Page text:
Apart from tweaking its Search engine to offer advanced recipes, Google has also made a some minor changes to its Photos app for Android to give it a cleaner look. The update – which brings the app to v2.8 – adds more visual appeal by going for a uniform grid look, especially in the Albums tab. The iOS update will likely follow soon.
Those using the older version of the update will notice that the album cards in the section are rectangular in shape with a full cover image. With Google Photos v2.8 for Android, the app now shows smaller album tiles with cover images in square. This lets two albums sit side by side rather than having to scroll through one album at a time. The title and date of an album are placed below the cover image rather than inside. The change to Google Photos may bring up mixed reactions from users who have grown accustomed to the wide rectangular albums. While the smaller squared tiles will likely help save time when scrolling for a particular album, it also shows off a lot of whitespace than before.
The Albums tab also gets a new ‘Photos on device’ (previously called Device folders) which clubs photos under a specific location in your device’s storage such as ‘Camera’ or ‘Screenshots’. The sections can be scrolled through the carousel from the Albums tab. Previously, the photos were accessed through the navigation drawer. The new section follows the same two column layout as the redesigned Albums tab.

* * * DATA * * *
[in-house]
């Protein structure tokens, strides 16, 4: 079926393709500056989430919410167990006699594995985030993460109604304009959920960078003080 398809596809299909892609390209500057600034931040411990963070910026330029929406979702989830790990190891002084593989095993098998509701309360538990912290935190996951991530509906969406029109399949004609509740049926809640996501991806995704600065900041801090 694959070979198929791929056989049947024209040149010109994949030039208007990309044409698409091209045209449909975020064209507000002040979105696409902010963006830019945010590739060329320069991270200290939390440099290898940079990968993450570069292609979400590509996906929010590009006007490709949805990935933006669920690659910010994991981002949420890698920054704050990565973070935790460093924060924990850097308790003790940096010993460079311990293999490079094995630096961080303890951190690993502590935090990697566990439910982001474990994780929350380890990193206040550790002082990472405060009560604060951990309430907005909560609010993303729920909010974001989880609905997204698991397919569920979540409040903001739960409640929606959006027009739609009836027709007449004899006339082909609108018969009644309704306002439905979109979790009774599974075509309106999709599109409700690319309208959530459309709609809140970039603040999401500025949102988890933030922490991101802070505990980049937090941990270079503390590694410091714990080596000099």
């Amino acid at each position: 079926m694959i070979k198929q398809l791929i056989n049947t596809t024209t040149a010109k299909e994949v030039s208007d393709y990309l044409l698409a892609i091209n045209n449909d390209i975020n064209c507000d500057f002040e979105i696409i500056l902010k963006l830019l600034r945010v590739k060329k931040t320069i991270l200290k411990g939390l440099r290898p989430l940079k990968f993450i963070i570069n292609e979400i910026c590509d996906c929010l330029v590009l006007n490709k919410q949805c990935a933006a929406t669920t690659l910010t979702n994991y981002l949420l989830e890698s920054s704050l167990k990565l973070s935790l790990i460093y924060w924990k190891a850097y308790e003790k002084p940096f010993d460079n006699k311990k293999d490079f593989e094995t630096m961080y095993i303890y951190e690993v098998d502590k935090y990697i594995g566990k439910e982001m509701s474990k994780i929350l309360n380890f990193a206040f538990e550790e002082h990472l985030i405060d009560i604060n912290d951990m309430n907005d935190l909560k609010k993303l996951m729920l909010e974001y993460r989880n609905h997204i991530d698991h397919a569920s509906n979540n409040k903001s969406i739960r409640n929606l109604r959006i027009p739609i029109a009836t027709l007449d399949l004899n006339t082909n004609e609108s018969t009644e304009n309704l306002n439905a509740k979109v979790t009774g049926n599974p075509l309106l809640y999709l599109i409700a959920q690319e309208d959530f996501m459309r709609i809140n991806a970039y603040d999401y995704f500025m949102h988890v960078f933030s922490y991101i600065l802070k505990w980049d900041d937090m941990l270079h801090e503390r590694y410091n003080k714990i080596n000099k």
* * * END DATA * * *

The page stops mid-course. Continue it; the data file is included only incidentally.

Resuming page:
Apart from these, there are hints at which features Google may bring in future versions, as per the APK tear-down performed by Android Police. A new auto-stories feature might show up in an upcoming update that will let you initiate the story-style albums that Google frequently tends to create on its own. The auto-stories will likely create a story on command and may require you to choose some photos to help it begin. Additionally, the Nearby feature that Google introduced last year in June may get incorporated into Google Photos as well as a way to share photos with other although it’s not clear how that would work.
Google Photos learns what’s important to you and then organise your photos based upon that information. The aim is to let you enjoy taking photos without having to worry about trying to organise them all, and if the demo we saw today is any indication, Google has succeeded.